I am not sure what to think of this. I have seen many of my friends leave the church in the past 5 years, but I know that they all have their personal reasons for leaving. I have found that I am, personally, more engaged in a service if it is relevant to me. I am definitely in favor of churches or church services directed to the younger generation, considering that I attend a church like that in Redding. And our church is growing too. This is the opposite of what I saw at the churches in Santa Rosa or Sebastopol and the difference for me is the relevance. I still like the churches in Santa Rosa and Sebastopol, I just feel more connected personally to the actual church service in Redding and it is not a college group either.

jimmy said...

Hi Darla, it's good to hear from you. I'm glad things are going well for you in Redding. Can I ask you a follow up question? How do you define "relevant"? What about your church's service makes it relevant, and what about it makes you feel more connected? Is it the style of the teaching, or the music, or is it the substance of the message? I'm intrigued. Whenever I hear about young people that are really connecting with church I want to find out why so that I can learn from it. I look forward to your response.

grace and peace, jimmy

DarlaGeiger said...

relevant- would be something that is applicable to my life and not just my personal relationship with God, but my entire life. EVERYTHING. some topics that have really struck me at church are dreams and power. I realized how important my career goals are to me and God. And that creativity isn't just artistic creativity, but God gives us the ability to be creative in our careers ,schoolwork, and social life. I am also attending Life Group which that kinda gets me connected to a smaller people. It is kinda hard to explain everything that I am hearing in a comment on blogspot. but here is the website for my church www.theStirring.org. That will probably give you a better taste of what the mission of my church is etc... and there are podcasts of the messages. My pastor is only 30 so having someone closer to my age keeps things at my level too. I would say we have about 300-400 college students going and 100 or more young adults/married couples and 50 or so people that are older. so it is definitely geared toward 16-30 year olds. or something like that. I think like 500-600 total people go. and there are new people every week. oh and yes I do like the music. Kinda like Hope Chapel with maybe a more emo twist sometimes. lol. one of our worship pastors is the lead singer of the Myriad if you have heard of them. So definitely the same style as the Myriad when Jeremy leads. His brother is our pastor and he leads worship sometimes too and they have a similar style. The only thing is that I am not 100% connected with the people since so many people go. I definitely feel more connected on the people level at Hope Chapel and Sebastopol Christian cuz they are smaller and I have known everyone for years. But I am more connected to the substance of the message at the Stirring. well i hope that makes sense. later.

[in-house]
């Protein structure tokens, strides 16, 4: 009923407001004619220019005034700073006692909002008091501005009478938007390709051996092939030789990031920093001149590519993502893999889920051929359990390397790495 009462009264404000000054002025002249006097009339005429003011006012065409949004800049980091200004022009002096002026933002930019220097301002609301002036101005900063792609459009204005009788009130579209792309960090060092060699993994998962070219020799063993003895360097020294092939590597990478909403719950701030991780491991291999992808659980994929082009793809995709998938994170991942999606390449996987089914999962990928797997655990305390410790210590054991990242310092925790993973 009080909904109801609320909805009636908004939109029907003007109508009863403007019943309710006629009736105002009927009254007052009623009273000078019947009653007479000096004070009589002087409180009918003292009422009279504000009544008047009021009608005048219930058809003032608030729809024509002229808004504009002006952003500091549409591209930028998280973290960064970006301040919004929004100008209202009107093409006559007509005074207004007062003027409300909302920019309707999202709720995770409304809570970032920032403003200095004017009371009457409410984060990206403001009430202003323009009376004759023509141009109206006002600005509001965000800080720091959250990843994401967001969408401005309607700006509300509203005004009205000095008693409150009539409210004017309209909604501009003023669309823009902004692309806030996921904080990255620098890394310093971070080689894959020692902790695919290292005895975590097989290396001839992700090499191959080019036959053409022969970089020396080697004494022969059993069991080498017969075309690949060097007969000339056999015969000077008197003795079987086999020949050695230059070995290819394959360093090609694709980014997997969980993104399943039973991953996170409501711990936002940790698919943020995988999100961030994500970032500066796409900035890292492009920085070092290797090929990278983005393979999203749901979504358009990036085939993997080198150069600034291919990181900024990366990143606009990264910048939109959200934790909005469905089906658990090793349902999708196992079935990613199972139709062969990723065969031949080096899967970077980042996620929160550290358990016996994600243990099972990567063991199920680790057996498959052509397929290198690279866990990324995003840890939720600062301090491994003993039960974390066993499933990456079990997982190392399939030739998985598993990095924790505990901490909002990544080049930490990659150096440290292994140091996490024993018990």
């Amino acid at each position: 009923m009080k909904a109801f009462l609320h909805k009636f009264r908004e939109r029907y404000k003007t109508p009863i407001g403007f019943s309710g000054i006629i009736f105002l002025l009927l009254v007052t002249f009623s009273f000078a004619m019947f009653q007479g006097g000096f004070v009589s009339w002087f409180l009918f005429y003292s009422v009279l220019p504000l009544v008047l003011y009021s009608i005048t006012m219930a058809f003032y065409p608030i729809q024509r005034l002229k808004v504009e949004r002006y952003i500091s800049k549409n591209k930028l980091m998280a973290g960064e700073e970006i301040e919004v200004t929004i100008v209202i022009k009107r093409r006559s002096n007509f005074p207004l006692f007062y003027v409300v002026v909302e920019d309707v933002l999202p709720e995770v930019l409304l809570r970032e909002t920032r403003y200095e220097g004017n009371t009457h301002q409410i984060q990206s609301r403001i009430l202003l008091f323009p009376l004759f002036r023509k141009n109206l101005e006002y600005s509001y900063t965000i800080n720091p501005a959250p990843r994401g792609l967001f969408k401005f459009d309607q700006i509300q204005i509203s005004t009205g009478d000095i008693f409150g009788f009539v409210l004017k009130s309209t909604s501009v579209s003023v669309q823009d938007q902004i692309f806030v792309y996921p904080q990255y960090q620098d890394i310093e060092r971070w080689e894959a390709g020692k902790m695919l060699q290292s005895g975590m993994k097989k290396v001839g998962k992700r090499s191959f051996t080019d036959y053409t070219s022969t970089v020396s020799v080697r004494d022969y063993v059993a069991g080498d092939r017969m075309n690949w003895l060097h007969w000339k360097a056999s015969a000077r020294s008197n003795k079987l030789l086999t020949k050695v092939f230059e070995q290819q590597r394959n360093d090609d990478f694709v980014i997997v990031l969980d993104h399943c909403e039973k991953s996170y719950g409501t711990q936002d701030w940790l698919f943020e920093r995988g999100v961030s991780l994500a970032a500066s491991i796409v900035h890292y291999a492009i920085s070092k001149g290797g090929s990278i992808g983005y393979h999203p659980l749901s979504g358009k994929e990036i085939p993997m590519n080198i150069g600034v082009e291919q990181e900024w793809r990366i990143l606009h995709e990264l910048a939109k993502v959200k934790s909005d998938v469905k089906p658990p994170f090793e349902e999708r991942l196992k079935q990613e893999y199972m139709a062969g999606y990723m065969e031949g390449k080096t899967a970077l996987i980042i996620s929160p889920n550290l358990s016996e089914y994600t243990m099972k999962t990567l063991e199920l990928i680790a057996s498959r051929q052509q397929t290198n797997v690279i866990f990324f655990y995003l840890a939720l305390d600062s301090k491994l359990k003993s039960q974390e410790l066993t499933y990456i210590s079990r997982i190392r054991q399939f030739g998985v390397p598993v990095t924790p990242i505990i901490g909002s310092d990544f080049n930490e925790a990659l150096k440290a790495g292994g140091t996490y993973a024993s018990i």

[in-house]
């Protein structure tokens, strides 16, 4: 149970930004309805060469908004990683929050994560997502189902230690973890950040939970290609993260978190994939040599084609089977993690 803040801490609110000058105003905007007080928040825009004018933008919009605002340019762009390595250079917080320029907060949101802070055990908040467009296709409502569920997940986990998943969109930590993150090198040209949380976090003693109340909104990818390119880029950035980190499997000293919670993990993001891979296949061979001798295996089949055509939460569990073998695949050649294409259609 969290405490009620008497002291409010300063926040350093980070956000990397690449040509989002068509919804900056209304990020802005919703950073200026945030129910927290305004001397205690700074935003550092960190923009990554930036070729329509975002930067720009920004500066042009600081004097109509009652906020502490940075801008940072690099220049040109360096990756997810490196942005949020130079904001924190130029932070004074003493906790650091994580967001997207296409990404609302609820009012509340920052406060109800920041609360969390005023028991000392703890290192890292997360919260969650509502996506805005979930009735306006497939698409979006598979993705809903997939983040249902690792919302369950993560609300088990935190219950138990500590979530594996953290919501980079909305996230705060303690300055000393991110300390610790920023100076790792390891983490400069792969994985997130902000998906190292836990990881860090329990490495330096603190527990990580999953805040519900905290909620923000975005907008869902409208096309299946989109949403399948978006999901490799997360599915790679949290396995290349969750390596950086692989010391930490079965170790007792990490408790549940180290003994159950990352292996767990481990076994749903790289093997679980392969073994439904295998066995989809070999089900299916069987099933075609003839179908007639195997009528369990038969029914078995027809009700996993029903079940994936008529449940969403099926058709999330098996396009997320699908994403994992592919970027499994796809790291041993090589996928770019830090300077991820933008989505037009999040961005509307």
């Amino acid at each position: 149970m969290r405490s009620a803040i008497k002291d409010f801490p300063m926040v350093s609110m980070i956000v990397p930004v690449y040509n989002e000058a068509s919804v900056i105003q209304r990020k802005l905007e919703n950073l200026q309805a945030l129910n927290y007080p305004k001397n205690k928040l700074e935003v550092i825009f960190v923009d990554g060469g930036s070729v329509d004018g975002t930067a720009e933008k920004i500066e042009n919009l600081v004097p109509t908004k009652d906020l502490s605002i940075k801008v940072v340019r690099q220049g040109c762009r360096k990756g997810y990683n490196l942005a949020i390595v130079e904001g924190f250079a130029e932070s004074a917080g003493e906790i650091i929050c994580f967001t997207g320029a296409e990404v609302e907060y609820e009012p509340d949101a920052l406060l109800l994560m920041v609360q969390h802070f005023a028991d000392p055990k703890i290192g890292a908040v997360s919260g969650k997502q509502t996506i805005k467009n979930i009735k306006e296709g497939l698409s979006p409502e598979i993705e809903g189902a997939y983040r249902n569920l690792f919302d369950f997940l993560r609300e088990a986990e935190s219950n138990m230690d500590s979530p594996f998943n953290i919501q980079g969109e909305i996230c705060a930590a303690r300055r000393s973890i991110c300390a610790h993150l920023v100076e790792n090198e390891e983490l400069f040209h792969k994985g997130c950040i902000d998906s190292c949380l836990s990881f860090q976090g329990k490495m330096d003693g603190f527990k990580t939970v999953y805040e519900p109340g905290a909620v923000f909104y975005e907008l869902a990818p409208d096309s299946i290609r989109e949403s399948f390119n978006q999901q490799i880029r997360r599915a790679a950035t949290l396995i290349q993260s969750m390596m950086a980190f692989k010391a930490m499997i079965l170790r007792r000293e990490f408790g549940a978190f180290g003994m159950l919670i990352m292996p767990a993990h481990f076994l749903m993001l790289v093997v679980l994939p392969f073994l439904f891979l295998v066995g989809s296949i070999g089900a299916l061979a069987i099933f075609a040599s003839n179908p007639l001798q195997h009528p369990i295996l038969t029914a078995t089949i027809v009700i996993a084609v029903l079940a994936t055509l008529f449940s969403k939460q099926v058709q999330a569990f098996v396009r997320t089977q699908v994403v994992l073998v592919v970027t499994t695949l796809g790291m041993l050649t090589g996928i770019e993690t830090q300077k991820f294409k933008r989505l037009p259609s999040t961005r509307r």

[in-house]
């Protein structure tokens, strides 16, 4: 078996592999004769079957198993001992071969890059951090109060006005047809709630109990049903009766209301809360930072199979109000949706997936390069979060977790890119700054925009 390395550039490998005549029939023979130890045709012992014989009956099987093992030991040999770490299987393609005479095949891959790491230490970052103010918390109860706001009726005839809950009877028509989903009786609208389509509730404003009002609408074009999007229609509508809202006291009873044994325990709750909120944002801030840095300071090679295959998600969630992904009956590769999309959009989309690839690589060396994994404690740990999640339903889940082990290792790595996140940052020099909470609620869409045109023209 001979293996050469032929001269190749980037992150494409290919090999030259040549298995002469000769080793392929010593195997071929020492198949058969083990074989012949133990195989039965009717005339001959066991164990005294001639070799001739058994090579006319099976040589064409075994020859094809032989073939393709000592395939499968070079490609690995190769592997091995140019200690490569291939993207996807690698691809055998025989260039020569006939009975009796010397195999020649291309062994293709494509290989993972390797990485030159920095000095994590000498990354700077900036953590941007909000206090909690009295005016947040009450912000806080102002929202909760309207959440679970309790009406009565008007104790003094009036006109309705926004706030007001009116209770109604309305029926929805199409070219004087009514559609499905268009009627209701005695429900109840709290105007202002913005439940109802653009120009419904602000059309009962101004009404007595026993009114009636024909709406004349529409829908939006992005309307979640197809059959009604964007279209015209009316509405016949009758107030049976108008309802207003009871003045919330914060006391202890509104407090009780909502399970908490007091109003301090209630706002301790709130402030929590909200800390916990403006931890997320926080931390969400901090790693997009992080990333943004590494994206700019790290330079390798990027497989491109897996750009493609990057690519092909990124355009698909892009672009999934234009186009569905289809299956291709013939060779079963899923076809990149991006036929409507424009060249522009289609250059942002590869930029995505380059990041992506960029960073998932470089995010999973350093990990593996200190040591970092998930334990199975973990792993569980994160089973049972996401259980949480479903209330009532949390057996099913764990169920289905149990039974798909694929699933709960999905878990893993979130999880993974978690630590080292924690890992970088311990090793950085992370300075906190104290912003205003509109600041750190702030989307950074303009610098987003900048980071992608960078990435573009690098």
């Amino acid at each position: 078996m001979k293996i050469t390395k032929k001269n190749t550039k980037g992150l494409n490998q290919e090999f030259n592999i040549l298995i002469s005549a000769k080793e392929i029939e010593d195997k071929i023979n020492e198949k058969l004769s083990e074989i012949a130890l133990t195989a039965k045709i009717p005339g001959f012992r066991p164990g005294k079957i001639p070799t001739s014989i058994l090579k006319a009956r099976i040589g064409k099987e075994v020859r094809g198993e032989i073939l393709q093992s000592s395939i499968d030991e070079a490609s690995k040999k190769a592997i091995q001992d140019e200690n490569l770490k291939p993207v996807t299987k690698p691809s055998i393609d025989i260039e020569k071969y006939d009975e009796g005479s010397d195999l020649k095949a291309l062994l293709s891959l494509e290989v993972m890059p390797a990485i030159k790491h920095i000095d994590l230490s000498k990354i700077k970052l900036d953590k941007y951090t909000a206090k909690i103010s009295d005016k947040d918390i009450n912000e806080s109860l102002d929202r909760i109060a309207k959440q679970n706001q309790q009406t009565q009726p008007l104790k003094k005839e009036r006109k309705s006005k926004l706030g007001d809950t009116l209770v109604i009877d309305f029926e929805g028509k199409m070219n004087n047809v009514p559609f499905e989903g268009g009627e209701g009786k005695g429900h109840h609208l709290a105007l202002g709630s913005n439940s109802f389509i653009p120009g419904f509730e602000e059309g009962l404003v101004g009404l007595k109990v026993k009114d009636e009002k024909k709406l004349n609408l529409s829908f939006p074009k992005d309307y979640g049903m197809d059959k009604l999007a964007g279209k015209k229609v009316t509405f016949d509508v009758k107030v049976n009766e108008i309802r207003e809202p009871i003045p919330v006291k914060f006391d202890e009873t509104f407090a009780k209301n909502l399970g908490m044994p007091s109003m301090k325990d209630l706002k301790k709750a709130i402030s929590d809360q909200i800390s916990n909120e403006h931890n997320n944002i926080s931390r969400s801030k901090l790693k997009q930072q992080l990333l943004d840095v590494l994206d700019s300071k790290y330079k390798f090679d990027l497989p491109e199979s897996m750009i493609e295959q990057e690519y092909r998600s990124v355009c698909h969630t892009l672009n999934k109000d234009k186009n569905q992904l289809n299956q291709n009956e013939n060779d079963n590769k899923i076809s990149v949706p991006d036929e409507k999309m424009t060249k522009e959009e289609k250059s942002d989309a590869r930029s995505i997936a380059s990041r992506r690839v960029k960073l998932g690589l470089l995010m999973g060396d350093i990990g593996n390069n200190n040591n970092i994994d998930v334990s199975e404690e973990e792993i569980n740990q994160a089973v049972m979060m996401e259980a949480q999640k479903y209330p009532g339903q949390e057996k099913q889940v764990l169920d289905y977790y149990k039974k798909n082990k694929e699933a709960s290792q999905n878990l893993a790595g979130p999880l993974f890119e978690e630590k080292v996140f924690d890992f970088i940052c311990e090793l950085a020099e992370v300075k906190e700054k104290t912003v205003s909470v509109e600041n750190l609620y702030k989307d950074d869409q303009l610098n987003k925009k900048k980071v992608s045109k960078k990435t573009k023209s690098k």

jimmy said...

Your life group has little people? SWEET! Just kidding, I get ya. We've been putting a huge emphasis on life groups lately. It's been hugely beneficial for the community aspect of things. I'll have to check out that website. Thanks again for sharing Darla!

DarlaGeiger said...

oh I meant a smaller group of people, but you already know that. ya I will probably show up at Hope Chapel in a few weeks when I am home. Is there a Saturday night service on Easter weekend? Let me know what you think of the Stirring from the website. later. Thanks for listening. lol.

jimmy said...

No, we aren't having a Saturday night service but we are having a Good Friday service at 6:30pm. I hope to see you there Darla.

Peter Hamm said...

Jimmy,

cool site, thanks for the comments on mine! We do the same thing, we should commiserate some time!

I think that it's important to note that people are leaving "religion" in some cases because it never offered the connection with God that it promised. Jesus teaches us this.

Just like the early gatherings of saints needed a brand new word because of the brand new thing they were doing and Jesus chose the word "ekklesia" (church) for them, I almost feel like some of us who are doing "church" in a whole new way need another new word.

Oh well, "church" will have to do for now.

Blessings,
Peter